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Boss fined £30k for employee's fatal fall

9 Apr 13 A building firm and one of its directors have been sentenced after an employee fell 15 metres to his death into an empty stormwater tank in Macclesfield.

The manhole into which Peter Halligan fell
The manhole into which Peter Halligan fell

The Health & Safety Executive (HSE) prosecuted Galt Civil Engineering Ltd and Peter Stuart following an investigation into the death of Peter Halligan at Sutton Hall Farm on 14 August 2008.

Liverpool Crown Court heard yesterday (8 April 2013) that the 45-year-old from Liverpool and a colleague had started work at the farm in Lyme Green three days earlier. They had been constructing brick manhole chambers above the 7.5m-diameter tank.

An HSE investigation found they had not been given sufficient information or a risk assessment for the job, and were not given any advice about working above the storage tank by their employer.

Peter Stuart, 54, who was the director with day-to-day responsibility for running the company, visited the site the day before the incident and saw both men working over the exposed openings in the tank. However, he took no action to put safety measures in place.

On the day of the incident, Mr Halligan’s colleague had gone to collect a saw. When he turned back, Mr Halligan had gone. His body was found at the bottom of the storage tank.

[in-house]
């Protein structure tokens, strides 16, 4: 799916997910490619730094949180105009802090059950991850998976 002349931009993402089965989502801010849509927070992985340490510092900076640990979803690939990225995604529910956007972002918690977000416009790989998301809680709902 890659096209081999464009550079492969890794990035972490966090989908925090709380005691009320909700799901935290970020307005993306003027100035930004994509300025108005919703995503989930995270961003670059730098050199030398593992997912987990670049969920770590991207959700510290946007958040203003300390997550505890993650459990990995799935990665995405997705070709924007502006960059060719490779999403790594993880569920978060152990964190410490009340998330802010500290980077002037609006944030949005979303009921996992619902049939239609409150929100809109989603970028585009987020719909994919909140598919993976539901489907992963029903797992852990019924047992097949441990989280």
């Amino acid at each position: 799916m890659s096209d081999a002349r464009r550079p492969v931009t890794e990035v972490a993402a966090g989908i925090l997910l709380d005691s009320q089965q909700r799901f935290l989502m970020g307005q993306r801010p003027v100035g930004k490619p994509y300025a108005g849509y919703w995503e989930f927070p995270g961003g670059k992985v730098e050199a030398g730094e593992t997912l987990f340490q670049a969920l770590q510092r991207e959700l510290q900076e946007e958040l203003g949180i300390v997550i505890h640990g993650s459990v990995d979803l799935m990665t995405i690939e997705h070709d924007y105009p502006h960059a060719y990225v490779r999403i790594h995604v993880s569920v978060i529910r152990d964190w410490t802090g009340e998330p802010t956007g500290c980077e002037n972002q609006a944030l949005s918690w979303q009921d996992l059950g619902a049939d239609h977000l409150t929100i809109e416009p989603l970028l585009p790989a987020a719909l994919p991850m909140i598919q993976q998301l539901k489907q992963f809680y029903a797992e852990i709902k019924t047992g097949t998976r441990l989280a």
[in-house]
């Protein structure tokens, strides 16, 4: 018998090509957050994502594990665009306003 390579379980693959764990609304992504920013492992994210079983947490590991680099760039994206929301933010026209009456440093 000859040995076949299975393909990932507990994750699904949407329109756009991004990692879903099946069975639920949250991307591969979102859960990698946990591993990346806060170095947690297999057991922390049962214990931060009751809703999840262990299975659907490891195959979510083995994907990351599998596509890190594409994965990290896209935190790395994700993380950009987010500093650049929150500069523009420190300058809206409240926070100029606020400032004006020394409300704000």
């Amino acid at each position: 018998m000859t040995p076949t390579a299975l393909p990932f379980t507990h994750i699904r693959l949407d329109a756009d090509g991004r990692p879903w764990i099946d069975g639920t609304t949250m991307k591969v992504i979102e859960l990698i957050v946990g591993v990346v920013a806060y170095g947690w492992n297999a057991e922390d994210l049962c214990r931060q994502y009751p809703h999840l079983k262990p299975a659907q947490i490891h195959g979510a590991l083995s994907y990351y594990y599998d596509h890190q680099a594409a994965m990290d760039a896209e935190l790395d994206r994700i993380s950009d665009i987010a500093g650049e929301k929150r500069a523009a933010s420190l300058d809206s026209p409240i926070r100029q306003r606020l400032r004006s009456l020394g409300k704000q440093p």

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Galt Civil Engineering Ltd, which is in administration, and Peter Stuart pleaded guilty to breaching the Health and Safety at Work etc Act 1974 by failing to ensure the safety of workers.

Galt Civil Engineering Ltd, of Manchester Road in Wilmslow, received a nominal fine of £50 and was ordered to pay prosecution costs of £24,974. Peter Stuart, of Delph Lane in Chorley, was fined £30,000 with no costs.

After the hearing, HSE inspector Kevin Jones said: "Peter Halligan sadly lost his life because his employer didn’t give any thought to his safety as he worked above a 15m-deep tank.

"There were several ways the work could have been carried out safely, such as using a harness, installing a guardrail around the opening, or providing temporary covers. However, Galt Civil Engineering and Peter Stuart chose none of these.

"This case shows how health and safety when working at height doesn’t just affect work being carried out at the top of buildings. The risks are just as great at lower levels if there’s the potential for someone to fall a distance likely to cause serious injury."

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